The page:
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Monthly Review and Outlook

Updated: May 17, 2022

December saw a number of key economic data releases indicating continued strength across both the developed and emerging worlds. Latest inflation data in the US, the UK, Europe and Japan all showed increases, providing further evidence if any were needed that more interest rate increases are on the way.

"This is in fact exactly what we saw"

The US and the UK, which have both already seen interest rate hikes, saw inflation rising away from what should be considered target (US and UK CPI increased, respectively, from 2.0% to 2.2% and from 3.0% to 3.1%). The Eurozone and Japan have yet to hike rates for the first time this cycle, but both saw increases in inflation (respectively from 1.4% to 1.5% and from 0.2% to 0.6%). As for the emerging world, Mexico, India, Indonesia and Brazil all saw inflation increase, while China’s and Russia’s were flat.

Such broad rises are indicative of a strong global economy and what one would expect at this stage of the cycle. In fact, if any­thing it is a surprise that inflation hadn’t risen earlier.

The major source of inflation pressures at any time and in any place is wages, which themselves tend to be a function of levels of employment. In key developed economies, December saw jobless rates either fall or stay steady. Indeed, employment trends have been very consistent with the inflation data. The US and the UK are later cycle than the Eurozone and Japan, and so should be seeing lower employment growth. This is exactly what we saw in December with unemployment rates in the later cycle coun­tries showing no change, while the Eurozone and Japan announced further declines (respectively from 8.9% to 8.8% and from 2.8% to 2.7%).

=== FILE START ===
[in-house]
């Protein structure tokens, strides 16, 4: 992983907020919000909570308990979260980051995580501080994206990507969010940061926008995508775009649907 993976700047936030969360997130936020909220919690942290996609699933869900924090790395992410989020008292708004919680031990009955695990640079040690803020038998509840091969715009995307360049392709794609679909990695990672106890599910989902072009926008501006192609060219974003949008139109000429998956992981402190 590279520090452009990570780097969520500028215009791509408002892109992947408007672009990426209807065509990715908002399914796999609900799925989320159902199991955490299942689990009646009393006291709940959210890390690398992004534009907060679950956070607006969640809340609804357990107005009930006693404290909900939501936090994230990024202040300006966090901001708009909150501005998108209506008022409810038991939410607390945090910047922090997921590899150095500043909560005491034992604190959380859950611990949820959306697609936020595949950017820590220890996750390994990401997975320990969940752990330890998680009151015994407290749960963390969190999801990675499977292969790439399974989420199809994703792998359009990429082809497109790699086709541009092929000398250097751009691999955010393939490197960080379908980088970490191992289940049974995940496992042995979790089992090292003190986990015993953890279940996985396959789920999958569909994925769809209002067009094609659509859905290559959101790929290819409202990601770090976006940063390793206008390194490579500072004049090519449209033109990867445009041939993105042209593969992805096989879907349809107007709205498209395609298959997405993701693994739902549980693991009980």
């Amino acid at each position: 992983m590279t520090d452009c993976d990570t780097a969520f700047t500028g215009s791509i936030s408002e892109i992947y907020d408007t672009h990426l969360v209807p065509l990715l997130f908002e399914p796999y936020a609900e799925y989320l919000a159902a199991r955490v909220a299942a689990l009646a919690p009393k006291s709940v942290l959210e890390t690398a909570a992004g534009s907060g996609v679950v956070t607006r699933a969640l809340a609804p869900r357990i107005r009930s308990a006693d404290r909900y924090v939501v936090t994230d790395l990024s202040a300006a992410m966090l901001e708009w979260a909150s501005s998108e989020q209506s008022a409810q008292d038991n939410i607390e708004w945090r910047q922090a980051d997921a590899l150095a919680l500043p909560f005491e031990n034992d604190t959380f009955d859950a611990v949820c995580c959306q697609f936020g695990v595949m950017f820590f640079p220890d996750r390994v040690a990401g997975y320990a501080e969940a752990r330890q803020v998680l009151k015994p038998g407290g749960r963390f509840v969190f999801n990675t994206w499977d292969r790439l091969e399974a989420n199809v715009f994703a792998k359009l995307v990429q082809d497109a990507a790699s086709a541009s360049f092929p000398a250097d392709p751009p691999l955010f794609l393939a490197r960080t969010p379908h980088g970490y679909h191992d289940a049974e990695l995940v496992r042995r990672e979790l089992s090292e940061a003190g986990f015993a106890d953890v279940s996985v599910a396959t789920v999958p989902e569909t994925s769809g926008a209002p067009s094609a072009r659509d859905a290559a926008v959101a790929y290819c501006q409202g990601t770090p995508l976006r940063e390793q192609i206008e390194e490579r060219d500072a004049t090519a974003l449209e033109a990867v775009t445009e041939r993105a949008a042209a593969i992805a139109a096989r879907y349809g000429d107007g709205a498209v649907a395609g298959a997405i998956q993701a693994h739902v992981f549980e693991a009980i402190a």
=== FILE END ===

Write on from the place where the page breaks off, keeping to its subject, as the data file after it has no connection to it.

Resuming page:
From a longer term perspective, unemployment rates in the US and the UK are now close to historical lows, while Europe and Japan appear to still have scope to fall further (Japan’s 2.7% may seem low but it is still well above previous cycle lows).

Employment data in the emerging world is less reliable (China’s has been close to 4% for years!), but even so, the trends are pos­itive and indicative of broad economic strength. Unemployment rates in Russia, Indonesia and Mexico have been falling steadily over the last few years and have now reached historically low levels. Encouragingly, Brazil, which has been going through an eco­nomic rough patch for the last 3 years, is now seeing its unemployment rate fall (having peaked at 13.3% in the second quarter last year, it fell to 12.1% in the fourth quarter).

Given the economic backdrop described above, and where various countries are on the interest rate cycle, one should have expected equities and commodities to be strong and bonds to be weak. This is in fact exactly what we saw, with energy, indus­trial metals and precious metals all posting strong gains. Having paused somewhat in November, equity markets were also firm across the board. Bonds were a little more mixed, with the US, Europe and Japan seeing their 10 year yields rise, while the UK’s fell slightly.

There was nothing in December’s economic data releases to cause us to question our outlook, namely that the world economy is now moving firmly into expansion phase and that we should continue to reduce our exposure to risky assets. We think that equities on the whole can continue to rise for another couple of years and that peak phase, the point at which interest rate hikes start to bite, will arrive around 2020.

Published in Investment Letter, January 2018

The views expressed in this communication are those of Peter Elston at the time of writing and are subject to change without notice. They do not constitute investment advice and whilst all reasonable efforts have been used to ensure the accuracy of the information contained in this communication, the reliability, completeness or accuracy of the content cannot be guaranteed. This communication provides information for professional use only and should not be relied upon by retail investors as the sole basis for investment.

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